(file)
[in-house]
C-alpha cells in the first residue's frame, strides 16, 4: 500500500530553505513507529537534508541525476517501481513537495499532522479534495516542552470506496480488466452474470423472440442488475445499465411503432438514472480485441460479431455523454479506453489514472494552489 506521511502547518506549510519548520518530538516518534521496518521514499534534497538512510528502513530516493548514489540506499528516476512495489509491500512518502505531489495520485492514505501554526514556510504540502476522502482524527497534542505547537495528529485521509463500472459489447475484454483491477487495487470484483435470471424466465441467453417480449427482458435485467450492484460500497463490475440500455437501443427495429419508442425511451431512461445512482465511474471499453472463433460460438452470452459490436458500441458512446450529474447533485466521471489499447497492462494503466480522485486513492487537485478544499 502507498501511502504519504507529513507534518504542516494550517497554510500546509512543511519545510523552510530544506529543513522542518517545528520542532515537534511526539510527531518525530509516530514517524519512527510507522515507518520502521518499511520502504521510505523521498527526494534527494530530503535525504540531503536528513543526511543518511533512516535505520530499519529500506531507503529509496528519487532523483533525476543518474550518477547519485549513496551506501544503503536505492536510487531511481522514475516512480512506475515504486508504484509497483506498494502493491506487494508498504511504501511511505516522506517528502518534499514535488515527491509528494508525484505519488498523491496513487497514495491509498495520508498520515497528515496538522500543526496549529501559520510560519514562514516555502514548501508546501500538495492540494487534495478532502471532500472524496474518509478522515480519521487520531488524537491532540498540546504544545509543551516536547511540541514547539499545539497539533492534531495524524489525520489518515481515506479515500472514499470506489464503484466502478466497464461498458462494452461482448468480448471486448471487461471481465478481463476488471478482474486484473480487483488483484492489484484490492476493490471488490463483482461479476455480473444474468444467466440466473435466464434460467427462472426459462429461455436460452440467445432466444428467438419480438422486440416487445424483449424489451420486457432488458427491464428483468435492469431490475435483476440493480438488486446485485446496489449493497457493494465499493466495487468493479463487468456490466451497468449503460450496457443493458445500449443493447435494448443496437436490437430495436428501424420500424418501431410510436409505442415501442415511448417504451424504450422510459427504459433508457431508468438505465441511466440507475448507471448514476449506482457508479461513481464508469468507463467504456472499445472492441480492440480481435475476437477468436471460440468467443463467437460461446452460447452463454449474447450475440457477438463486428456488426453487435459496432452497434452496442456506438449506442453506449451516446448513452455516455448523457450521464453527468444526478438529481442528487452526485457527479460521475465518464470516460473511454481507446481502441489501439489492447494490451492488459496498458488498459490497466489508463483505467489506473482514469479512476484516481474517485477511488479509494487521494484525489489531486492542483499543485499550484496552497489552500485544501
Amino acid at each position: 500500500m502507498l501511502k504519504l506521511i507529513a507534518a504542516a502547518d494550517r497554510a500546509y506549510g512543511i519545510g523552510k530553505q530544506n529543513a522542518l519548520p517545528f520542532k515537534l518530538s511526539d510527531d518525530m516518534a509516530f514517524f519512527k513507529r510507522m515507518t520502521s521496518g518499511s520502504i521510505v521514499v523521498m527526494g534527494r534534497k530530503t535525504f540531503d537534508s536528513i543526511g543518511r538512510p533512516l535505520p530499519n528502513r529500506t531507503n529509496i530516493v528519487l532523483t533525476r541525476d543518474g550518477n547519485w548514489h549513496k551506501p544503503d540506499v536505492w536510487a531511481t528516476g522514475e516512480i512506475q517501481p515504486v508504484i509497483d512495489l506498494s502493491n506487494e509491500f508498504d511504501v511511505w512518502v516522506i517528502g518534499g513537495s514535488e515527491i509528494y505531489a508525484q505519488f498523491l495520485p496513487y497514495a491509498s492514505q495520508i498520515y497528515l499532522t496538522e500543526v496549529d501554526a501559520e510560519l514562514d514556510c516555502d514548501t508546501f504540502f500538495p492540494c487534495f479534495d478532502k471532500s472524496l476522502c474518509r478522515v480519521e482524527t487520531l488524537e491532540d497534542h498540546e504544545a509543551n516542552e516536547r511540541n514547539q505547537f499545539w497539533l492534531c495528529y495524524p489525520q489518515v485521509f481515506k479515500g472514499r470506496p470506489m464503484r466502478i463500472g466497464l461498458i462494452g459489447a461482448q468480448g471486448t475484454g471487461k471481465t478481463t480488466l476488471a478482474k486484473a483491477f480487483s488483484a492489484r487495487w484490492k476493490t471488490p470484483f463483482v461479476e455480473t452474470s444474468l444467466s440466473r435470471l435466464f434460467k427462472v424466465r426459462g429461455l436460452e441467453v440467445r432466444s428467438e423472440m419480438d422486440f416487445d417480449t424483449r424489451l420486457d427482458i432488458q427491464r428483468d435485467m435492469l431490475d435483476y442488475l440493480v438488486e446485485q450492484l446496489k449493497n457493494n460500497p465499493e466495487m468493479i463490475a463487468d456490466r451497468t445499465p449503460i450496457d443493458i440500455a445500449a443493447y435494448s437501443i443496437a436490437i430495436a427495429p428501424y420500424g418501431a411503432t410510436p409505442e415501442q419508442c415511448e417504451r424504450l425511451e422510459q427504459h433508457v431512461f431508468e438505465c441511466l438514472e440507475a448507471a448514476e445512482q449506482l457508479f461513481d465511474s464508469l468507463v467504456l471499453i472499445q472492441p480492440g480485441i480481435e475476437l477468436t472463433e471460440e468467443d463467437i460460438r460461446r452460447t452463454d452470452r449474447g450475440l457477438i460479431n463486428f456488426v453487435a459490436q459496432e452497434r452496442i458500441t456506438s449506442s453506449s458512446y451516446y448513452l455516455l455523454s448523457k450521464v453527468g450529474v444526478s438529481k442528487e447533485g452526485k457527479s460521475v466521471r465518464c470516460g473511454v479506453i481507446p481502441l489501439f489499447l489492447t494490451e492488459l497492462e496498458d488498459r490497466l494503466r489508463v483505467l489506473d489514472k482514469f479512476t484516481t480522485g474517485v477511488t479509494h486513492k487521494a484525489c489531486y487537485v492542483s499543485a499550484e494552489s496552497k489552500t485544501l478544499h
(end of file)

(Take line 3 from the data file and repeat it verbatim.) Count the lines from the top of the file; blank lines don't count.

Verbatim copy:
Amino acid at each position: 500500500m502507498l501511502k504519504l506521511i507529513a507534518a504542516a502547518d494550517r497554510a500546509y506549510g512543511i519545510g523552510k530553505q530544506n529543513a522542518l519548520p517545528f520542532k515537534l518530538s511526539d510527531d518525530m516518534a509516530f514517524f519512527k513507529r510507522m515507518t520502521s521496518g518499511s520502504i521510505v521514499v523521498m527526494g534527494r534534497k530530503t535525504f540531503d537534508s536528513i543526511g543518511r538512510p533512516l535505520p530499519n528502513r529500506t531507503n529509496i530516493v528519487l532523483t533525476r541525476d543518474g550518477n547519485w548514489h549513496k551506501p544503503d540506499v536505492w536510487a531511481t528516476g522514475e516512480i512506475q517501481p515504486v508504484i509497483d512495489l506498494s502493491n506487494e509491500f508498504d511504501v511511505w512518502v516522506i517528502g518534499g513537495s514535488e515527491i509528494y505531489a508525484q505519488f498523491l495520485p496513487y497514495a491509498s492514505q495520508i498520515y497528515l499532522t496538522e500543526v496549529d501554526a501559520e510560519l514562514d514556510c516555502d514548501t508546501f504540502f500538495p492540494c487534495f479534495d478532502k471532500s472524496l476522502c474518509r478522515v480519521e482524527t487520531l488524537e491532540d497534542h498540546e504544545a509543551n516542552e516536547r511540541n514547539q505547537f499545539w497539533l492534531c495528529y495524524p489525520q489518515v485521509f481515506k479515500g472514499r470506496p470506489m464503484r466502478i463500472g466497464l461498458i462494452g459489447a461482448q468480448g471486448t475484454g471487461k471481465t478481463t480488466l476488471a478482474k486484473a483491477f480487483s488483484a492489484r487495487w484490492k476493490t471488490p470484483f463483482v461479476e455480473t452474470s444474468l444467466s440466473r435470471l435466464f434460467k427462472v424466465r426459462g429461455l436460452e441467453v440467445r432466444s428467438e423472440m419480438d422486440f416487445d417480449t424483449r424489451l420486457d427482458i432488458q427491464r428483468d435485467m435492469l431490475d435483476y442488475l440493480v438488486e446485485q450492484l446496489k449493497n457493494n460500497p465499493e466495487m468493479i463490475a463487468d456490466r451497468t445499465p449503460i450496457d443493458i440500455a445500449a443493447y435494448s437501443i443496437a436490437i430495436a427495429p428501424y420500424g418501431a411503432t410510436p409505442e415501442q419508442c415511448e417504451r424504450l425511451e422510459q427504459h433508457v431512461f431508468e438505465c441511466l438514472e440507475a448507471a448514476e445512482q449506482l457508479f461513481d465511474s464508469l468507463v467504456l471499453i472499445q472492441p480492440g480485441i480481435e475476437l477468436t472463433e471460440e468467443d463467437i460460438r460461446r452460447t452463454d452470452r449474447g450475440l457477438i460479431n463486428f456488426v453487435a459490436q459496432e452497434r452496442i458500441t456506438s449506442s453506449s458512446y451516446y448513452l455516455l455523454s448523457k450521464v453527468g450529474v444526478s438529481k442528487e447533485g452526485k457527479s460521475v466521471r465518464c470516460g473511454v479506453i481507446p481502441l489501439f489499447l489492447t494490451e492488459l497492462e496498458d488498459r490497466l494503466r489508463v483505467l489506473d489514472k482514469f479512476t484516481t480522485g474517485v477511488t479509494h486513492k487521494a484525489c489531486y487537485v492542483s499543485a499550484e494552489s496552497k489552500t485544501l478544499h